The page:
I made up four literary acrostic puzzles for Tin House, lifting quotations from four books on my shelf of old favorites. On a separate page of the magazine, I gave the solution, and then I added a short essay about the source and the author of the quotation. I had as much fun writing about the solutions as I did constructing the puzzles.
Here they are: all four of them: the quoted passages and my annotations.
From The Thundering Herd, by Zane Grey
Milly gazed back over her shoulder. The Comanches had gained. They were not half a mile away, riding now in wide formation, naked, gaudy, lean, feathered, swift and wild as a gale of wind in the tall prairie grass.
   “Better death among the buffalo!” cried Milly.
Zane Grey (1872-1939) was one of the most prolific and popular writers of his time. His books sold thousands of copies, and he seemed to write thousands of books. (Actually he wrote about 90, of which 60 were westerns.) He is considered one of the architects of the American Western novel genre.
But by 1962, when I had a summer job in a used bookstore in Dallas, nobody was reading Zane Grey anymore. We had a whole shelf of his novels, in hardback, priced at ten cents each, and we never sold a one. At the end of the summer, I splurged and spent a dime (less my employee discount) on The Thundering Herd. I finally got around to reading that book about thirty years later. It was…well, it wasn’t all that bad. The writing was terrible and the politics were atrocious, but it was a ripping good yarn. That’s gotta be worth something. Speaking of worth, I recently saw a copy of The Thundering Herd offered for sale on the Internet, priced at $295.00.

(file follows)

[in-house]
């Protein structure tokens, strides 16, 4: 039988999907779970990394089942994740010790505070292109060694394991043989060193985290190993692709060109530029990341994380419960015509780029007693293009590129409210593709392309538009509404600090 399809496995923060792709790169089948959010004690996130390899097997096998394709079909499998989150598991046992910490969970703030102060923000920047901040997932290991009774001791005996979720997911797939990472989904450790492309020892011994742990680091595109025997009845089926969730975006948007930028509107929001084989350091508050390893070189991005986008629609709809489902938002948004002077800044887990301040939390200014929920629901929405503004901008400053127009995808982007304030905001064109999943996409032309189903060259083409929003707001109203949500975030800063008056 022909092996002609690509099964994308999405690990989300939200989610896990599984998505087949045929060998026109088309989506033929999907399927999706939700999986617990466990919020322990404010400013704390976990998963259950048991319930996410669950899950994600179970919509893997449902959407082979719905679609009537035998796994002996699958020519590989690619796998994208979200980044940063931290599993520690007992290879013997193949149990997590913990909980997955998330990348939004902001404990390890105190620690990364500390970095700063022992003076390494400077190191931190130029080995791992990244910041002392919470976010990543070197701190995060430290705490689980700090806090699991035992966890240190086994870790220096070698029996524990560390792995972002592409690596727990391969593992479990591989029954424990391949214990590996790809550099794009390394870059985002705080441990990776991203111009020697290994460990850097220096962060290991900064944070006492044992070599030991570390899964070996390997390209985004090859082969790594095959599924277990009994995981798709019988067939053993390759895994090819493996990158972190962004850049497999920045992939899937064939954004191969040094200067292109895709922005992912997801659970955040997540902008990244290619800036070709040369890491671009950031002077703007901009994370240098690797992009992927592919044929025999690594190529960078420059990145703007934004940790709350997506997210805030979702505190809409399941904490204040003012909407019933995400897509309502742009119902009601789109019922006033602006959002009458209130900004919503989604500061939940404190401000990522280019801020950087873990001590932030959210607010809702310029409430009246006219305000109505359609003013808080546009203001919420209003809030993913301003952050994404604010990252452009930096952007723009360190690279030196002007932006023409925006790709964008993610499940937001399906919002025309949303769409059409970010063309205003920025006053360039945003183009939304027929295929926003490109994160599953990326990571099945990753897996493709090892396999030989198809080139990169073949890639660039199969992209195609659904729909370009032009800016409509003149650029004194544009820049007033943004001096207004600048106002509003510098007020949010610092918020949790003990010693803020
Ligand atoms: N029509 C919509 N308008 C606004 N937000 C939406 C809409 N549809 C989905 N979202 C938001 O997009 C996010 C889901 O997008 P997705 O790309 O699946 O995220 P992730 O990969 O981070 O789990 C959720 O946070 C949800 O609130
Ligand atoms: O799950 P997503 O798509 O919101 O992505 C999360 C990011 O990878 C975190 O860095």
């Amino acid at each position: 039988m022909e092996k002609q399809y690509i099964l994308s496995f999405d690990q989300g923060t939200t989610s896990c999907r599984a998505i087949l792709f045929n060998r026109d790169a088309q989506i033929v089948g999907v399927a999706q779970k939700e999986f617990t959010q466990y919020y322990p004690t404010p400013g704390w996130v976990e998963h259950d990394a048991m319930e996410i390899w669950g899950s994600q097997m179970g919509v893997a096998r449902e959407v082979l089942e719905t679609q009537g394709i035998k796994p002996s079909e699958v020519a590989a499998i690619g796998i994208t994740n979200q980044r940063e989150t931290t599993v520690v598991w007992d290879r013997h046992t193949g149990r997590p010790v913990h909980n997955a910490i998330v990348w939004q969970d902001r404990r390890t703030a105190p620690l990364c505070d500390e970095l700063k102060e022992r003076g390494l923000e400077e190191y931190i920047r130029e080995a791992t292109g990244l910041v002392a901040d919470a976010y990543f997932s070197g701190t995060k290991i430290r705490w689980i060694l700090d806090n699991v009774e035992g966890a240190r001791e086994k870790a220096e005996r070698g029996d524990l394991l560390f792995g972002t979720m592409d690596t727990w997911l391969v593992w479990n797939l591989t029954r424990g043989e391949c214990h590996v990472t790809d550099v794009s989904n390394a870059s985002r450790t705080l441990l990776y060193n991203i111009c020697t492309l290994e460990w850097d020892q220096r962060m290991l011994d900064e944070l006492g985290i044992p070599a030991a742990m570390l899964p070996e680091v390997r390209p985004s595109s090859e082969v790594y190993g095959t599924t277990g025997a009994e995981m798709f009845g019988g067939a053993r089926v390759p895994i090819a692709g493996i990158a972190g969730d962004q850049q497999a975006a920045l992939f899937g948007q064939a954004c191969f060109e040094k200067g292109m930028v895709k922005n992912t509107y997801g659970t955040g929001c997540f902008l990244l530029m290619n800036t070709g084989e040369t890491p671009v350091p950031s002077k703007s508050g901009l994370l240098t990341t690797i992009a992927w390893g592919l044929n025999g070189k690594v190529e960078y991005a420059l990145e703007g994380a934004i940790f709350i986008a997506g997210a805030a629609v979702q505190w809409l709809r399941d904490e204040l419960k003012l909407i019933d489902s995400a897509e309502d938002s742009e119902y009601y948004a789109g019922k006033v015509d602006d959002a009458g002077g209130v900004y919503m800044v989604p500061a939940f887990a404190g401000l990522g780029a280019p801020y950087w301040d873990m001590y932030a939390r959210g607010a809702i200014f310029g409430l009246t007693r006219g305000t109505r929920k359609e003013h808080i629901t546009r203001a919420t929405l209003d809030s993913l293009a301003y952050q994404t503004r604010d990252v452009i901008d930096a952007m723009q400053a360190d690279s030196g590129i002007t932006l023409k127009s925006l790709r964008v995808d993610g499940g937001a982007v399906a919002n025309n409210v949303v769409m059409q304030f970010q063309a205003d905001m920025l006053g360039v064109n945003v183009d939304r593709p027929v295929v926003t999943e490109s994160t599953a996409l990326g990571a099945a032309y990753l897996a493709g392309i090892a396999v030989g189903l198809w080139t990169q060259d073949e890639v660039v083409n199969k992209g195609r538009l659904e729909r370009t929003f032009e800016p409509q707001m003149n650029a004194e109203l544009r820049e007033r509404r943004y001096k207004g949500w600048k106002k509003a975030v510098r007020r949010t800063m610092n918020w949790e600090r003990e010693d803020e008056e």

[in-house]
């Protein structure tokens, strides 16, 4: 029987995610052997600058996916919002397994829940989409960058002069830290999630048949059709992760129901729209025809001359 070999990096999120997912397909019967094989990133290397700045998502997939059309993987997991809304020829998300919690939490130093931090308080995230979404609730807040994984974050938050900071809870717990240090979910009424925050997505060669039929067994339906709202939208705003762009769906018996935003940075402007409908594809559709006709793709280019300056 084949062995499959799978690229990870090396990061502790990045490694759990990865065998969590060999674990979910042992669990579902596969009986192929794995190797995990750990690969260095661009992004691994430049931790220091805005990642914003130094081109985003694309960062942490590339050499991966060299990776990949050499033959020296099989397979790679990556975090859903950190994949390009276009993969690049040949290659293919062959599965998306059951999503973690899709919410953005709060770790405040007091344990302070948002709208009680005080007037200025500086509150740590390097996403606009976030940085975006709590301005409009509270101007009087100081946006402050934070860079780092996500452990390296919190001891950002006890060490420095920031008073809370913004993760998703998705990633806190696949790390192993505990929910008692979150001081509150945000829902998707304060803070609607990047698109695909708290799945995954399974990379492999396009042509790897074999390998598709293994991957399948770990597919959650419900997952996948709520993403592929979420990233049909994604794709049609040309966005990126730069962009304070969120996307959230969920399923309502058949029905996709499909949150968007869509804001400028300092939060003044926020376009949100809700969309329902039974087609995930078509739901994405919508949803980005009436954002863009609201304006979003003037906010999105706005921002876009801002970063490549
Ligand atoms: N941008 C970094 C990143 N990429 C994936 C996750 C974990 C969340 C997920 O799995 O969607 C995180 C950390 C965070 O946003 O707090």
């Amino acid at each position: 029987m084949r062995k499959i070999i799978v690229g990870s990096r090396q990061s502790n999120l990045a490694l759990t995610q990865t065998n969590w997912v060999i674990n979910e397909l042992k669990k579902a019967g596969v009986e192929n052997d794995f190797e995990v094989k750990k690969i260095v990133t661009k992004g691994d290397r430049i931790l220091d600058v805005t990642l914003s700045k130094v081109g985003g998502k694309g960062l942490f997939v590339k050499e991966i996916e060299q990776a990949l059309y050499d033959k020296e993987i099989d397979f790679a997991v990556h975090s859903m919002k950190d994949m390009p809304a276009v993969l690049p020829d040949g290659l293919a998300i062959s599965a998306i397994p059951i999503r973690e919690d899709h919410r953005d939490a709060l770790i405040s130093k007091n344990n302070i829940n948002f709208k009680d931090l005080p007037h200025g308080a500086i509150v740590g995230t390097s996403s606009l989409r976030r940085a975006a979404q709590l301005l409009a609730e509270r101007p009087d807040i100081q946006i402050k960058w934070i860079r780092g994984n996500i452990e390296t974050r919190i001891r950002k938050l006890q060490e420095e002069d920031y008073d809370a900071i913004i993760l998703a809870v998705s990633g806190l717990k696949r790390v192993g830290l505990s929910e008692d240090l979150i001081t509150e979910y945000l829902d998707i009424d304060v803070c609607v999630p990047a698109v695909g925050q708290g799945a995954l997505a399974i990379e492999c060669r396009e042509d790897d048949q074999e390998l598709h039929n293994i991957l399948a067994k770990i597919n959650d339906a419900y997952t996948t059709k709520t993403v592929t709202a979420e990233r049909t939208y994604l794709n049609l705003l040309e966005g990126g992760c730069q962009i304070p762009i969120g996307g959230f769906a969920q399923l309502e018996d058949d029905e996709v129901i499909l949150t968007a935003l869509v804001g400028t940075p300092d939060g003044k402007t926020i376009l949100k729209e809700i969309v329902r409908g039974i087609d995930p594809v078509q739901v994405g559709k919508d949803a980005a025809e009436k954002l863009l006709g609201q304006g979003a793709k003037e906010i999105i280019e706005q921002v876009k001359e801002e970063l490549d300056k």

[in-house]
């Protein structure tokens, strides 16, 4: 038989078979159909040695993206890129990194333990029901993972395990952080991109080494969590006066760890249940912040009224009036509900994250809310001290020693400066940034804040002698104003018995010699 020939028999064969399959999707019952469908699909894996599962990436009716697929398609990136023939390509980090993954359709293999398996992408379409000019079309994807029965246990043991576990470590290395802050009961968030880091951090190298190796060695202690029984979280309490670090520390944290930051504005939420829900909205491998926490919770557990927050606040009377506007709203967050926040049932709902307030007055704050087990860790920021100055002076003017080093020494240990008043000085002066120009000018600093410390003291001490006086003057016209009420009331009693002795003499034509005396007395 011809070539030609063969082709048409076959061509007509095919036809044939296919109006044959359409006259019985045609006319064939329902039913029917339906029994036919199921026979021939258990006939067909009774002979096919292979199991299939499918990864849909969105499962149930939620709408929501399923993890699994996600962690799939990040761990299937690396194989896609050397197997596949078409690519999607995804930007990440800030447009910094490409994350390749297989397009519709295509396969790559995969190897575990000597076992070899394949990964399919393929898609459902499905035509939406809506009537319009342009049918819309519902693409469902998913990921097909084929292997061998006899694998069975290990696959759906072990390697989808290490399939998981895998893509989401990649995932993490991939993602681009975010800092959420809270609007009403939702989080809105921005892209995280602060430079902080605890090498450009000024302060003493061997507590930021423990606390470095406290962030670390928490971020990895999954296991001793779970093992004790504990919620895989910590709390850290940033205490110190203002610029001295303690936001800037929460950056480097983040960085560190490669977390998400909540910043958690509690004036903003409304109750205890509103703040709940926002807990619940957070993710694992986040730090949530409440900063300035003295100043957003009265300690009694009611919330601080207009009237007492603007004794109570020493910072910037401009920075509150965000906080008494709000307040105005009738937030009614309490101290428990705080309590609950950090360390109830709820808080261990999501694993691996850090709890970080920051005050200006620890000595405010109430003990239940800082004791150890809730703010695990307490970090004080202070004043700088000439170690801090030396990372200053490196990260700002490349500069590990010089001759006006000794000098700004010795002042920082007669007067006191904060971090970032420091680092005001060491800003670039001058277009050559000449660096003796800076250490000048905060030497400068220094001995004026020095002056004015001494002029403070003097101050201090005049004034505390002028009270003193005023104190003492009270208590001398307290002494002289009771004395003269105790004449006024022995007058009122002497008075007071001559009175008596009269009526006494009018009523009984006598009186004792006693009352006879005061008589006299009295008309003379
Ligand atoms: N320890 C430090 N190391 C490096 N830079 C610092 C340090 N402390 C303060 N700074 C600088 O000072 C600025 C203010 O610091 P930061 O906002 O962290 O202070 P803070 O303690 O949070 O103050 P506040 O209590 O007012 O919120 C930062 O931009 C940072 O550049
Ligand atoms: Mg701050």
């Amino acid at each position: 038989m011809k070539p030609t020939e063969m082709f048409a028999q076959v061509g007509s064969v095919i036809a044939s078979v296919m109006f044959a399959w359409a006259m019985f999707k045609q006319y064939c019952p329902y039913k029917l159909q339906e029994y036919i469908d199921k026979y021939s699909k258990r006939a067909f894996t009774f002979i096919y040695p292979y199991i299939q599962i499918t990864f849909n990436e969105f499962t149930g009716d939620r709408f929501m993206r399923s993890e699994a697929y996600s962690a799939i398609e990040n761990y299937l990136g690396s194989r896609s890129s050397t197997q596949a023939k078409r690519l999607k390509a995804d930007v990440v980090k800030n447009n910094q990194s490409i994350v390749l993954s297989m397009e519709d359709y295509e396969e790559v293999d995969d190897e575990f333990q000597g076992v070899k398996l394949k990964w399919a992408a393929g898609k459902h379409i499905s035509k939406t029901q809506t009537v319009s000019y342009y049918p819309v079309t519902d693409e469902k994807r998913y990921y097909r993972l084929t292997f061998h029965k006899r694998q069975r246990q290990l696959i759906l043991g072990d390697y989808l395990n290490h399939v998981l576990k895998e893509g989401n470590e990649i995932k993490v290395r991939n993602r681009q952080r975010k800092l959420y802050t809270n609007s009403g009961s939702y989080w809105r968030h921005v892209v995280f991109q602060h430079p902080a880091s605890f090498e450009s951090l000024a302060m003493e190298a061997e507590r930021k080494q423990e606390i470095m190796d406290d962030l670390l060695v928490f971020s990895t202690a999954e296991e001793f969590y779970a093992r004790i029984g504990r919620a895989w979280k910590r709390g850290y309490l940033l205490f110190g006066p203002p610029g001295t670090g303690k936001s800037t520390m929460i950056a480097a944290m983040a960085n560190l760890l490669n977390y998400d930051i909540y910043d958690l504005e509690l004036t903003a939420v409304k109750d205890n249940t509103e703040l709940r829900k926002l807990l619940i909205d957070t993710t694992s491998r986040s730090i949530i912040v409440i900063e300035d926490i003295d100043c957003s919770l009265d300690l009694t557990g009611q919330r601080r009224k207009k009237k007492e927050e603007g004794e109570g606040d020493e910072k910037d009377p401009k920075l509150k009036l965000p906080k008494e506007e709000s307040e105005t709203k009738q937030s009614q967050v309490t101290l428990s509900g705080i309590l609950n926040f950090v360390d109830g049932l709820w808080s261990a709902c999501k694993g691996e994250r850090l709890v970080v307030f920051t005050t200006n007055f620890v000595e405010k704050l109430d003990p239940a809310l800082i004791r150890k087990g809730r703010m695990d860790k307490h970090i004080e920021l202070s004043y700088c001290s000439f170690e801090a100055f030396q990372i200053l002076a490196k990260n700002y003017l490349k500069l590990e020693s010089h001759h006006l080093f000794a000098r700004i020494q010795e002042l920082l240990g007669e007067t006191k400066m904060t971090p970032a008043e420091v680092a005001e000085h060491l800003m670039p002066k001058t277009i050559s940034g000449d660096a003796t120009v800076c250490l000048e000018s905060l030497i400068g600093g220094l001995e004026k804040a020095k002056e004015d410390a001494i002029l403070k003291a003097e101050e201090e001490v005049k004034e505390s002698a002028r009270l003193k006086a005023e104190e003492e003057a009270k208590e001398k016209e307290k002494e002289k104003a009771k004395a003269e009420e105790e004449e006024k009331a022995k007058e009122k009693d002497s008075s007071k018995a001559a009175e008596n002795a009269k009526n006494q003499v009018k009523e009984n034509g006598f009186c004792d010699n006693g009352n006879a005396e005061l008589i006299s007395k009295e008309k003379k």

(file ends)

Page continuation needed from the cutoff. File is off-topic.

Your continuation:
Dang. I should have bought the whole shelf.
From The Trojan Horse, by Christopher Morley
It’s the dressing room where some Trojan warriors are cleaning up after the day’s fighting. Through the fog we see their naked athletic bodies under the spray. They shout to each other as gaily as college boys, or golfers at the club.
Christopher Morley’s 1937 novel about the Trojan war focuses on the bittersweet love story of Troilus and Cressida, in which a naive young soldier falls for a sophisticated divorcĂ©e, learns the joys of physical love, gets his heart broken, and dies in battle. It’s a sad story, but thanks to Morley it’s also warm and wise, gently erotic, and fabulously funny. It’s peppered with hilarious anachronisms, like taxicabs, tuxedos, martinis, and a sports announcer who broadcasts the daily battles over the radio. These “modern” touches seem a bit outdated now, but then that’s just another literary layer resting on the legendary town of Troy.